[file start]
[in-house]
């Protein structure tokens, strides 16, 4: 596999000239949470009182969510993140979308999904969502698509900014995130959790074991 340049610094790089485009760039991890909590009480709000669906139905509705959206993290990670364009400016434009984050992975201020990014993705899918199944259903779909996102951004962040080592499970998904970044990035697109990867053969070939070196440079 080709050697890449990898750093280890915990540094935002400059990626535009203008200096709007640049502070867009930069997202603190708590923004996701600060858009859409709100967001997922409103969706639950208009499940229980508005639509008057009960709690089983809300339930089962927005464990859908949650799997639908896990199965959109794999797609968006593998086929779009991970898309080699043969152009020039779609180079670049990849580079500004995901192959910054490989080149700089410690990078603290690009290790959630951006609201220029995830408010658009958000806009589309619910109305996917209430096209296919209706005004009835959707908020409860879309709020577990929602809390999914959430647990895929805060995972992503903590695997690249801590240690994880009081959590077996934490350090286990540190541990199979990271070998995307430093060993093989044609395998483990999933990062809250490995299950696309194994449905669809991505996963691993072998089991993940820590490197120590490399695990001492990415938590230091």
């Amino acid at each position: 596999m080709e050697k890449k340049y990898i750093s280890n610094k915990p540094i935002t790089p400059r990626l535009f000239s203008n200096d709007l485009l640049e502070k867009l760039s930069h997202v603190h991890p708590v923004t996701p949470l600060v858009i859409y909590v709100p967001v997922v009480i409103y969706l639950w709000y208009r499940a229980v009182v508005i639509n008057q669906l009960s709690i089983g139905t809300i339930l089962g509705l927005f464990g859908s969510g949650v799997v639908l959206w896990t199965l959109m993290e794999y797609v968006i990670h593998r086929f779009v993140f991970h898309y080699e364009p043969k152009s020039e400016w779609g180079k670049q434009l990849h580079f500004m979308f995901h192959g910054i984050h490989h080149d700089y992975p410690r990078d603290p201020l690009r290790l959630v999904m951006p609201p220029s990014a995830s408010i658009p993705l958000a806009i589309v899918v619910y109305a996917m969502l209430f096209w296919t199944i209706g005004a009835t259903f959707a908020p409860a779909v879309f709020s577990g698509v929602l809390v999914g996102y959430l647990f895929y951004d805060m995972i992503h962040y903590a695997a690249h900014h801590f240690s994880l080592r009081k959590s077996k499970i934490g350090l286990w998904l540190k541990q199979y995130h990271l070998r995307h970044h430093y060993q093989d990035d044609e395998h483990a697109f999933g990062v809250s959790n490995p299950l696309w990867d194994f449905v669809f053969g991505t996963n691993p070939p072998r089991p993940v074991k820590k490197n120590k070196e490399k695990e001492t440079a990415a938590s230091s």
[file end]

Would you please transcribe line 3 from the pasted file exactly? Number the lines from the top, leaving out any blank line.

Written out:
């Amino acid at each position: 596999m080709e050697k890449k340049y990898i750093s280890n610094k915990p540094i935002t790089p400059r990626l535009f000239s203008n200096d709007l485009l640049e502070k867009l760039s930069h997202v603190h991890p708590v923004t996701p949470l600060v858009i859409y909590v709100p967001v997922v009480i409103y969706l639950w709000y208009r499940a229980v009182v508005i639509n008057q669906l009960s709690i089983g139905t809300i339930l089962g509705l927005f464990g859908s969510g949650v799997v639908l959206w896990t199965l959109m993290e794999y797609v968006i990670h593998r086929f779009v993140f991970h898309y080699e364009p043969k152009s020039e400016w779609g180079k670049q434009l990849h580079f500004m979308f995901h192959g910054i984050h490989h080149d700089y992975p410690r990078d603290p201020l690009r290790l959630v999904m951006p609201p220029s990014a995830s408010i658009p993705l958000a806009i589309v899918v619910y109305a996917m969502l209430f096209w296919t199944i209706g005004a009835t259903f959707a908020p409860a779909v879309f709020s577990g698509v929602l809390v999914g996102y959430l647990f895929y951004d805060m995972i992503h962040y903590a695997a690249h900014h801590f240690s994880l080592r009081k959590s077996k499970i934490g350090l286990w998904l540190k541990q199979y995130h990271l070998r995307h970044h430093y060993q093989d990035d044609e395998h483990a697109f999933g990062v809250s959790n490995p299950l696309w990867d194994f449905v669809f053969g991505t996963n691993p070939p072998r089991p993940v074991k820590k490197n120590k070196e490399k695990e001492t440079a990415a938590s230091s």